One thing that mars the book for me is that Bendis puts his Bendis-speak in every character's mouth, even those who are more articulate. Captain America comes off like a dope, and Carol Danvers and Sue Storm go to lunch that's just wrong -- the woman we are told is Sue simply isn't her.

Overall, it's a good series. Jessica is a damaged personality who you watch in a train-wreck way, but Bendis delivers a solid payoff when he answers the mystery of why she's like that.

Ah. I thought this was going to be about the TV show -- one of my all-time favorites. I never cared for the comic Alias...

I agree 100% with what Clark says regarding the series and the Bendis-speak. Overall I thought it was pretty great.

Ditto Clark and Travis. At the same time, I don't know if I could read it again as I'm very, very tired of Bendis.

I agree with much of what's been said here. I enjoyed it at the time, and I had no trouble overlooking the Bendis-speak coming out of characters like Sue Storm, because it was a MAX book. I imagined that was like Vertigo, where characters could go from the mainstream DCU but not the other way, and be used in ways that were incompatible with their mainstream personae because it was, in effect, a parallel Earth. I mean, after all, Jessica was established as having been an early (I read that as "Silver Age"), if failed, Marvel hero, and since I'd never heard of her, ipso facto this was a parallel world.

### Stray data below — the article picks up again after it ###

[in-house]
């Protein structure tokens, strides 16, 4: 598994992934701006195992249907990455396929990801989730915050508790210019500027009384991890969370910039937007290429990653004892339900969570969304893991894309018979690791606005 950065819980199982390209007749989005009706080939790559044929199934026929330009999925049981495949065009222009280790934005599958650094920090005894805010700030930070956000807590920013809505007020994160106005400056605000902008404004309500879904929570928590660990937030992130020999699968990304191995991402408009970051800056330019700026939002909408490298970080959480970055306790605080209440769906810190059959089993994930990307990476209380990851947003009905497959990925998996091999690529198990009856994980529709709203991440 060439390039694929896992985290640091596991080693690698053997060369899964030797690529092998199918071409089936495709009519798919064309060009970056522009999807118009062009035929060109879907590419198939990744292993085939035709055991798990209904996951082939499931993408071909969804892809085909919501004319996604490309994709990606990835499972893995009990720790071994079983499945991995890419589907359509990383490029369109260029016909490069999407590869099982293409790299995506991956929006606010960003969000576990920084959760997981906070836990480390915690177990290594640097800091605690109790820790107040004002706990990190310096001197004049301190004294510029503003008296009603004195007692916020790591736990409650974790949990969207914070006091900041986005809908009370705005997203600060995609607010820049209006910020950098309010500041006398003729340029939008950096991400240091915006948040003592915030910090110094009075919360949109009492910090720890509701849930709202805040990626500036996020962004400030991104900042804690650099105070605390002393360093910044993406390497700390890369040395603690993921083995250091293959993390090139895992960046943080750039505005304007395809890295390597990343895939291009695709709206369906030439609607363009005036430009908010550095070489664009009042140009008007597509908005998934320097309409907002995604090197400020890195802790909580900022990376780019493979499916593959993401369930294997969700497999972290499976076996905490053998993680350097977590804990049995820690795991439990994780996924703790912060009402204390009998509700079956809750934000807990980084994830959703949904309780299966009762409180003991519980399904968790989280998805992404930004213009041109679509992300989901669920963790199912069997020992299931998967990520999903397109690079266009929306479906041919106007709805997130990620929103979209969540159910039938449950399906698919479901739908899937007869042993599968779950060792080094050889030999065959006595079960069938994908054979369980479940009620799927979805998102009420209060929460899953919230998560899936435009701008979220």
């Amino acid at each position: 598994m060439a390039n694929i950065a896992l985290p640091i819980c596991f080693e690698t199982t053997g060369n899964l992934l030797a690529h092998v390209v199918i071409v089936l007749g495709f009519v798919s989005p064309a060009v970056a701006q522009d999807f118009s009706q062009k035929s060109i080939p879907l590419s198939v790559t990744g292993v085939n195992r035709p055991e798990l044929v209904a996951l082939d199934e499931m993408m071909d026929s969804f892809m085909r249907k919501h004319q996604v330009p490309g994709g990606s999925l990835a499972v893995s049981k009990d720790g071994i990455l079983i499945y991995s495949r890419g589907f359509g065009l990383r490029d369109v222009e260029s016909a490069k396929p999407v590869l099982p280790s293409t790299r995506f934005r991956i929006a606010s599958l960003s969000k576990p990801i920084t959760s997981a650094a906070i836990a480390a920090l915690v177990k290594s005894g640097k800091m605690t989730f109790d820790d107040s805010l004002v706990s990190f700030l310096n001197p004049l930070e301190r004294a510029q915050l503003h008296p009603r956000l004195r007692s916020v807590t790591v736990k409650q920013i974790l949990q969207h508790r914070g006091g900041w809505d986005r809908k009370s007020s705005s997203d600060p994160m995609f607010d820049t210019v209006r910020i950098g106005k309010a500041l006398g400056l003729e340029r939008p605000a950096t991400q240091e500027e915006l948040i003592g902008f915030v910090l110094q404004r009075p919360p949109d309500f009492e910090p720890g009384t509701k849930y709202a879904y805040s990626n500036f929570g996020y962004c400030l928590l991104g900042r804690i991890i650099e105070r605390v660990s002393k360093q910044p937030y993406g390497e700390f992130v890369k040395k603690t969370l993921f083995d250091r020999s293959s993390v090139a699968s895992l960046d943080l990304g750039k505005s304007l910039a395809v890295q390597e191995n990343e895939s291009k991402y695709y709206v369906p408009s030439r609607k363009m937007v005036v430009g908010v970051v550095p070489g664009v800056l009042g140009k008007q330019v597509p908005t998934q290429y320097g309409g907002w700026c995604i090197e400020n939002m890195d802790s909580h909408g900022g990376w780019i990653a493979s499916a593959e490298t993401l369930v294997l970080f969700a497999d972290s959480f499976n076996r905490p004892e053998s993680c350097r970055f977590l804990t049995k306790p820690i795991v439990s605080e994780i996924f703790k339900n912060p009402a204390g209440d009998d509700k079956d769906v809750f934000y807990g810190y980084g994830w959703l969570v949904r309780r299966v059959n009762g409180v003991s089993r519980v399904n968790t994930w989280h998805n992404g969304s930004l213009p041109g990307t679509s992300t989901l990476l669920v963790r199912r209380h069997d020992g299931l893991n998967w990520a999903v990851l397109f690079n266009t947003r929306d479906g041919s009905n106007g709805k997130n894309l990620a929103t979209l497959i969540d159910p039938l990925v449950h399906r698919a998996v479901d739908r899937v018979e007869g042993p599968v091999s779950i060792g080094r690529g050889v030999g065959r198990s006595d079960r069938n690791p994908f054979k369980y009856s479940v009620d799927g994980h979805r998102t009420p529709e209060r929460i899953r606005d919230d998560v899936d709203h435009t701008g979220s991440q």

But then Jessica moved into the mainstream Marvel U, and all that baggage came with her. Yikes! I got over it, but I doubt I'd read the series the same way now, nor would I enjoy it as much.

Another factor that set Alias apart is that Jessica was, in fact, a train wreck. She was an alcoholic and frequent drunk, every other word out of her mouth was the "f" word, she slept around carelessly, she encouraged Luke to have a kind of sex with her that's painful because she was filled with such self-loathing that she felt she deserved to be hurt. This was all pretty shocking for a Marvel comic book -- I imagine some still is -- so I had a morbid interest watching this woman self-destruct in slow motion.